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Antimicrob Agents Chemother. 2005 Nov;49(11):4521-9.

Use of ribotyping to retrospectively identify methicillin-resistant Staphylococcus aureus isolates from phase 3 clinical trials for tigecycline that are genotypically related to community-associated isolates.

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Wyeth Research, Room 3301, Bldg. 200, 401 N. Middletown Rd., Pearl River, New York 10965, USA.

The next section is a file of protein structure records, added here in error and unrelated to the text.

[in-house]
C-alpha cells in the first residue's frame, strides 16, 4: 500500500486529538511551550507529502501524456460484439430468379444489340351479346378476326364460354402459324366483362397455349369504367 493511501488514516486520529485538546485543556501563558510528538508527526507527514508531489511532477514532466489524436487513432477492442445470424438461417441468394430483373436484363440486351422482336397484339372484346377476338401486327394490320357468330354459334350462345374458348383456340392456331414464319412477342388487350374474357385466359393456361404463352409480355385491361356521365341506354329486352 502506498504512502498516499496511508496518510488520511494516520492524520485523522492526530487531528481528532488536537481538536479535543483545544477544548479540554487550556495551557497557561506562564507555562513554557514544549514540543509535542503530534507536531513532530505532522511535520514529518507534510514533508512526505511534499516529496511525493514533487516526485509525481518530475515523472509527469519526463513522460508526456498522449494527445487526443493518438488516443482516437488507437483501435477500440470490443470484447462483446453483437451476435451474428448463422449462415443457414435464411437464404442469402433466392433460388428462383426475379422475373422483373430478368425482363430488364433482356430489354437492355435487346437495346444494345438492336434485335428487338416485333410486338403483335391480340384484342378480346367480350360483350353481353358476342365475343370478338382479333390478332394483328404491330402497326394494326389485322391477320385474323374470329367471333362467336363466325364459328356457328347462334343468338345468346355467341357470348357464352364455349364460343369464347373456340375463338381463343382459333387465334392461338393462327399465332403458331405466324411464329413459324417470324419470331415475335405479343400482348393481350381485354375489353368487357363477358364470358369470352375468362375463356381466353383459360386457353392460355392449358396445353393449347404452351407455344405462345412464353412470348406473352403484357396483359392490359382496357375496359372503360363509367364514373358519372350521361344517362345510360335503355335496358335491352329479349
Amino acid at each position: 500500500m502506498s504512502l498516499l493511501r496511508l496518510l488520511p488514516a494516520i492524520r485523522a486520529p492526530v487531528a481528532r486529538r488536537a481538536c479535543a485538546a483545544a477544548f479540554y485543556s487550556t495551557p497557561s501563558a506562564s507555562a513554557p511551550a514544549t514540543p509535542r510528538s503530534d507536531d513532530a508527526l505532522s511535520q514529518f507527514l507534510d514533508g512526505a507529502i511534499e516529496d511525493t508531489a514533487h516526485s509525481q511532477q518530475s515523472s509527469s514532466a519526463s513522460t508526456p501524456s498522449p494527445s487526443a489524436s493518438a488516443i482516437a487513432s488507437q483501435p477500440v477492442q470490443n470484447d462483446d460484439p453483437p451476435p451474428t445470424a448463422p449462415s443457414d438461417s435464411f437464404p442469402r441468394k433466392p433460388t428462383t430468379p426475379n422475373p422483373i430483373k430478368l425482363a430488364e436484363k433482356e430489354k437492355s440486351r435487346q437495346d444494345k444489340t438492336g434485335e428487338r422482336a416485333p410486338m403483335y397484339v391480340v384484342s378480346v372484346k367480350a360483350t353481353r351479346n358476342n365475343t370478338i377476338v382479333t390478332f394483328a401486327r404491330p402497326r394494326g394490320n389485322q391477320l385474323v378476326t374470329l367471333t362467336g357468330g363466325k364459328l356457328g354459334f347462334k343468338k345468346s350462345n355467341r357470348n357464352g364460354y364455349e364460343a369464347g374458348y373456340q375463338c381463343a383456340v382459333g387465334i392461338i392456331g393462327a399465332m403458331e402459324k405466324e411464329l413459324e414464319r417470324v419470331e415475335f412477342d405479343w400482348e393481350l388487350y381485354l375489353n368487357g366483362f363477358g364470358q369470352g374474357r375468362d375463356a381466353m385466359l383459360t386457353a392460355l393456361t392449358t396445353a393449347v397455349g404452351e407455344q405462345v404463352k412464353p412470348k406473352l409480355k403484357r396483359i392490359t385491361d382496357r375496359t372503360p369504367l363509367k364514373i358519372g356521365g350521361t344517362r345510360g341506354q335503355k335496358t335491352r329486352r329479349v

A retrospective study was performed to identify methicillin-resistant Staphylococcus aureus (MRSA) isolates obtained from patients enrolled in phase 3 clinical trials for tigecycline that were genotypically similar to known community-associated MRSA (CA-MRSA) strains. The clinical trials were double-blind comparator studies for complicated skin and skin structure infections or complicated intra-abdominal infections. We obtained 85% of the MRSA isolates from patients with complicated skin and skin structure infections. Using ribotyping, MRSA isolates were compared with well-characterized North American CA-MRSA strains and negative-control hospital-associated (HA) MRSA strains by cluster analysis; 91 of the 173 isolates clustered with two groups of known CA-MRSA strains, 60% of which shared an indistinguishable ribotype. These isolates were subsequently tested for the presence of SCCmec type IV and the Panton-Valentine leukocidin (PVL)-encoding genes as well as susceptibility to clindamycin, characteristics that are typically associated with CA-MRSA; 89 of the 91 isolates carried the type IV SCCmec element and 76 were also positive for the PVL-encoding genes; 73 of these isolates were susceptible to clindamycin. A similar analysis performed on 26 nonclustering isolates identified only four with these characteristics; 89 of the 91 clustering isolates were inhibited by tigecycline at MICs of < or = 0.5 microg/ml. On the basis of clustering information and preliminary genetic characterization, it appears that ribotyping is a useful tool in identifying potential CA-MRSA isolates and 76 MRSA isolates from patients enrolled in the tigecycline phase 3 trials have genetic markers typically associated with CA-MRSA.

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